Even though Mercedes claims that the X-Class is suitable as both a rugged, off-road-capable pick-up and a vehicle for urban-based families, don’t be fooled into thinking that it’s any more car-like in the way it goes down the road than any of its immediate rivals.

The steering, for instance, has a noticeable amount of weight yet very little feel to it, and at 3.4 turns from lock to lock, it is particularly slow in its gearing. Any directional change therefore requires a fair amount of flailing at the wheel in order to provide the desired result.

Matt Saunders Autocar

Matt Saunders

Road test editor
Electronic stability control keeps a tight rein on proceedings and the X-Class doesn't feel the most agile pick-up, but it’s comparatively well balanced and composed

Although this is a fairly common trait among pick-ups, some of them, of course, feel more manoeuvrable than others. Comparatively, a Toyota Hilux feels far more responsive and direct in its steering than the Mercedes.

That’s not to suggest that the X-Class is totally unwieldy, though. It may not be particularly happy being shown a challenging stretch of road but, even under hard cornering, it never feels as though it will suddenly throw its toys out of the pram.

There is a considerable amount of lean, true, and the electronic stability control can cut in in a fairly severe manner, but there’s a good amount of frontend grip on offer here.

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The formidable Hill Route at Millbrook Proving Ground is to a 2.3-tonne pickup truck what the Dakar Rally is to a Formula 1 car. The X-Class nevertheless demonstrated praiseworthy poise and balance, given its nose-heavy weight distribution and inherent lack of torsional rigidity.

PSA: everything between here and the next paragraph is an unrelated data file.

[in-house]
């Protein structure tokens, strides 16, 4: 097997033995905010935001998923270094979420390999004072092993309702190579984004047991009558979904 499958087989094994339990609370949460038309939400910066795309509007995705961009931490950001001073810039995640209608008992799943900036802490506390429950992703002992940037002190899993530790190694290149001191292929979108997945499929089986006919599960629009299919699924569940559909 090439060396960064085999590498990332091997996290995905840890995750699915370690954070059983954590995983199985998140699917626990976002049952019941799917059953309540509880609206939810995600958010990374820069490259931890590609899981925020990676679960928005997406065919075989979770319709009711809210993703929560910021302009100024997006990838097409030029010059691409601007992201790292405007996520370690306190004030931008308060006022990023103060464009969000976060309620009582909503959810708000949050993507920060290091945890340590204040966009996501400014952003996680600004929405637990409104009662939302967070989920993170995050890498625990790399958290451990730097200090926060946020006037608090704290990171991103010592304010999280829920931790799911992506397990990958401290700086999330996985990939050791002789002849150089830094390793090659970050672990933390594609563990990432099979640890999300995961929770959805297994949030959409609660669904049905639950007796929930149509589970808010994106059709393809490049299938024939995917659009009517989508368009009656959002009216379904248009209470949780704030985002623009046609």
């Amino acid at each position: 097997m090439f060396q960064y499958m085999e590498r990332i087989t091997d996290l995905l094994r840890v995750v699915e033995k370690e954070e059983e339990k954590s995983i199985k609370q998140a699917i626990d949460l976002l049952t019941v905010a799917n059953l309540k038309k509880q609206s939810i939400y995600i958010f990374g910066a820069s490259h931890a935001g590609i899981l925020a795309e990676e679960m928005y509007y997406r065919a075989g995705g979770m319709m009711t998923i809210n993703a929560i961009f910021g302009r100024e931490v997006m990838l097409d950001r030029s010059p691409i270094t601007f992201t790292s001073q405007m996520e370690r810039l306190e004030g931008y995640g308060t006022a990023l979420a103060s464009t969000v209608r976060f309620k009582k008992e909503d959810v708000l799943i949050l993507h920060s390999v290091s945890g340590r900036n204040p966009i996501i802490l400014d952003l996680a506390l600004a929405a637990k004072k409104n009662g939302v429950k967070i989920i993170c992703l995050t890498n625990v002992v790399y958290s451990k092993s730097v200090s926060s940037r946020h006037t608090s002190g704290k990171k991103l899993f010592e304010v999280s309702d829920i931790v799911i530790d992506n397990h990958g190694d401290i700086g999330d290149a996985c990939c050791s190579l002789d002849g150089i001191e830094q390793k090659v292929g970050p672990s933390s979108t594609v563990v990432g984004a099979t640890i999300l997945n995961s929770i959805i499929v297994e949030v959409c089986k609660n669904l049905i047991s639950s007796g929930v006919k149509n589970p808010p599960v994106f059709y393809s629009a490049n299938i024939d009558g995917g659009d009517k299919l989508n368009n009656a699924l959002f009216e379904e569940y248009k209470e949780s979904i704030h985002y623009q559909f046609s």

Body roll was also kept in check more readily than expected, although we could do without the kickback sent through the steering column when any challenging questions are asked of an already loaded-up front axle.

Driven with due deference to the laws of physics, this chassis gives little cause for reasonable criticism, although an impetuous ESP system that cannot be switched off suggests Mercedes has played it rather safe.

More promising is the ride, which – thanks to its more sophisticated suspension set up – doesn’t suffer from quite the same level of pogoing as some pick-up trucks experience when the load bed is empty. There is some detectable pitter-pattering at the rear when travelling over rougher surfaces, but this is far from unbearable and would be remedied by a full load bed.

Out on the motorway, the X-Class manages to hide its commercial vehicle underpinnings well. Aside from the aforementioned vocal diesel engine, it’s largely comfortable and compliant, although not quite to the same standard as you’d experience in a genuine SUV.

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